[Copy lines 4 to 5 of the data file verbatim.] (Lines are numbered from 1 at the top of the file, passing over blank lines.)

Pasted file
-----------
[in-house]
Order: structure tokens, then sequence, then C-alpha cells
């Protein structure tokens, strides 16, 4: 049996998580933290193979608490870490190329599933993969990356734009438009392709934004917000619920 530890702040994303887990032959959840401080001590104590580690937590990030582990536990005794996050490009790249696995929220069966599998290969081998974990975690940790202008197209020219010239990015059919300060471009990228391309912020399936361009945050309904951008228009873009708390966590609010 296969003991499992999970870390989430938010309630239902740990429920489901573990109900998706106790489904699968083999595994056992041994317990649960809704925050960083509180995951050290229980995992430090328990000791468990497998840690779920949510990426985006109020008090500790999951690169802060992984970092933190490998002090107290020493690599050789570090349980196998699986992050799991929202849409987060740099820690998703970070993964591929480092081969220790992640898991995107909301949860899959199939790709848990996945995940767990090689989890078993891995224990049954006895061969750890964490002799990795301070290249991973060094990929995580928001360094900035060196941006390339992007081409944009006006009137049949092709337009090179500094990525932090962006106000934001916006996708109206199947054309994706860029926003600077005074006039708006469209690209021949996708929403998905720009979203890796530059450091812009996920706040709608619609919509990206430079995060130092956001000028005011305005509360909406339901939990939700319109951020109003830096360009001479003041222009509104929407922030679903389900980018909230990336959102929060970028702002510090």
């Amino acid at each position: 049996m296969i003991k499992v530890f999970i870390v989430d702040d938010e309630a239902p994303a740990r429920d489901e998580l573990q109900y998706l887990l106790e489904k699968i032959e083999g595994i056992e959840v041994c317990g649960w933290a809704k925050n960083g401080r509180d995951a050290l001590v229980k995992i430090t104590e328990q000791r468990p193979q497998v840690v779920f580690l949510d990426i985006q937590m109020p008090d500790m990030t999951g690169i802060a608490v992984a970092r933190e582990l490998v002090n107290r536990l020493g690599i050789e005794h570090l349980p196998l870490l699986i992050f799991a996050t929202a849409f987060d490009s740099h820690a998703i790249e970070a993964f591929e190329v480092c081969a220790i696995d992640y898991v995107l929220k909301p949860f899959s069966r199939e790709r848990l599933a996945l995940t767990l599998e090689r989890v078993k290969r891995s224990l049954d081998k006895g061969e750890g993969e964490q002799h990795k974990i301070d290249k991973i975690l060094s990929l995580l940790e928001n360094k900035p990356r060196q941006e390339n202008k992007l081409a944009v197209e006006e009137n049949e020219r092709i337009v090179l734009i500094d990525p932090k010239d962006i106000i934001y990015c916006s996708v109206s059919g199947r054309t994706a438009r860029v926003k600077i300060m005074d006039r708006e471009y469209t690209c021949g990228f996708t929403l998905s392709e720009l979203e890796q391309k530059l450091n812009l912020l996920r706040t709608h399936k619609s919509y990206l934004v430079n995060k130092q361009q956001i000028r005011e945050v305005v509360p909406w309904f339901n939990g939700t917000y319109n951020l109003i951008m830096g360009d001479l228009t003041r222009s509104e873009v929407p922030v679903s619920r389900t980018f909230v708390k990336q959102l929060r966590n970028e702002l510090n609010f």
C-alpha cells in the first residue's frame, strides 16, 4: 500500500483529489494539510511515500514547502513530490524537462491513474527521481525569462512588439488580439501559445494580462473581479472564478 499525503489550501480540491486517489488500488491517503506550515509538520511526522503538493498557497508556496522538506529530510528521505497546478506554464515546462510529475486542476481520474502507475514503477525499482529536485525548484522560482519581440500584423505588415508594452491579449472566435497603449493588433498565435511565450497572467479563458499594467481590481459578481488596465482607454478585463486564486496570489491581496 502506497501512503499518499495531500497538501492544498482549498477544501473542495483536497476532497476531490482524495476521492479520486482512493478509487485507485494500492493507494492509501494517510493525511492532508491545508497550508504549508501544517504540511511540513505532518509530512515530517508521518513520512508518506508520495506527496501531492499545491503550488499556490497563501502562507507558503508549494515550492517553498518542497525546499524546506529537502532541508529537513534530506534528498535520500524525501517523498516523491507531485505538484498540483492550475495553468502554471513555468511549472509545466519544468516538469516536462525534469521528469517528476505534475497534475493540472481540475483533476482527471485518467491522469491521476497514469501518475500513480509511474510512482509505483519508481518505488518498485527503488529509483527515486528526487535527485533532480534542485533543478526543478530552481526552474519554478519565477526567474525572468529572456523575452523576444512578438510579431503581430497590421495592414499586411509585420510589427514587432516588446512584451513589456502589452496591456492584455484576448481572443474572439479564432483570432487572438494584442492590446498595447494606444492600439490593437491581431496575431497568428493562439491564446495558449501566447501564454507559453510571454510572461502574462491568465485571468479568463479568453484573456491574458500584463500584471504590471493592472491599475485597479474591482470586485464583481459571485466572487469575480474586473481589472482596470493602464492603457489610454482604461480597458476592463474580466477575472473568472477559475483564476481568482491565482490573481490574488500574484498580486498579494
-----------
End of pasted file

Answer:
């Amino acid at each position: 049996m296969i003991k499992v530890f999970i870390v989430d702040d938010e309630a239902p994303a740990r429920d489901e998580l573990q109900y998706l887990l106790e489904k699968i032959e083999g595994i056992e959840v041994c317990g649960w933290a809704k925050n960083g401080r509180d995951a050290l001590v229980k995992i430090t104590e328990q000791r468990p193979q497998v840690v779920f580690l949510d990426i985006q937590m109020p008090d500790m990030t999951g690169i802060a608490v992984a970092r933190e582990l490998v002090n107290r536990l020493g690599i050789e005794h570090l349980p196998l870490l699986i992050f799991a996050t929202a849409f987060d490009s740099h820690a998703i790249e970070a993964f591929e190329v480092c081969a220790i696995d992640y898991v995107l929220k909301p949860f899959s069966r199939e790709r848990l599933a996945l995940t767990l599998e090689r989890v078993k290969r891995s224990l049954d081998k006895g061969e750890g993969e964490q002799h990795k974990i301070d290249k991973i975690l060094s990929l995580l940790e928001n360094k900035p990356r060196q941006e390339n202008k992007l081409a944009v197209e006006e009137n049949e020219r092709i337009v090179l734009i500094d990525p932090k010239d962006i106000i934001y990015c916006s996708v109206s059919g199947r054309t994706a438009r860029v926003k600077i300060m005074d006039r708006e471009y469209t690209c021949g990228f996708t929403l998905s392709e720009l979203e890796q391309k530059l450091n812009l912020l996920r706040t709608h399936k619609s919509y990206l934004v430079n995060k130092q361009q956001i000028r005011e945050v305005v509360p909406w309904f339901n939990g939700t917000y319109n951020l109003i951008m830096g360009d001479l228009t003041r222009s509104e873009v929407p922030v679903s619920r389900t980018f909230v708390k990336q959102l929060r966590n970028e702002l510090n609010f």
C-alpha cells in the first residue's frame, strides 16, 4: 500500500483529489494539510511515500514547502513530490524537462491513474527521481525569462512588439488580439501559445494580462473581479472564478 499525503489550501480540491486517489488500488491517503506550515509538520511526522503538493498557497508556496522538506529530510528521505497546478506554464515546462510529475486542476481520474502507475514503477525499482529536485525548484522560482519581440500584423505588415508594452491579449472566435497603449493588433498565435511565450497572467479563458499594467481590481459578481488596465482607454478585463486564486496570489491581496 502506497501512503499518499495531500497538501492544498482549498477544501473542495483536497476532497476531490482524495476521492479520486482512493478509487485507485494500492493507494492509501494517510493525511492532508491545508497550508504549508501544517504540511511540513505532518509530512515530517508521518513520512508518506508520495506527496501531492499545491503550488499556490497563501502562507507558503508549494515550492517553498518542497525546499524546506529537502532541508529537513534530506534528498535520500524525501517523498516523491507531485505538484498540483492550475495553468502554471513555468511549472509545466519544468516538469516536462525534469521528469517528476505534475497534475493540472481540475483533476482527471485518467491522469491521476497514469501518475500513480509511474510512482509505483519508481518505488518498485527503488529509483527515486528526487535527485533532480534542485533543478526543478530552481526552474519554478519565477526567474525572468529572456523575452523576444512578438510579431503581430497590421495592414499586411509585420510589427514587432516588446512584451513589456502589452496591456492584455484576448481572443474572439479564432483570432487572438494584442492590446498595447494606444492600439490593437491581431496575431497568428493562439491564446495558449501566447501564454507559453510571454510572461502574462491568465485571468479568463479568453484573456491574458500584463500584471504590471493592472491599475485597479474591482470586485464583481459571485466572487469575480474586473481589472482596470493602464492603457489610454482604461480597458476592463474580466477575472473568472477559475483564476481568482491565482490573481490574488500574484498580486498579494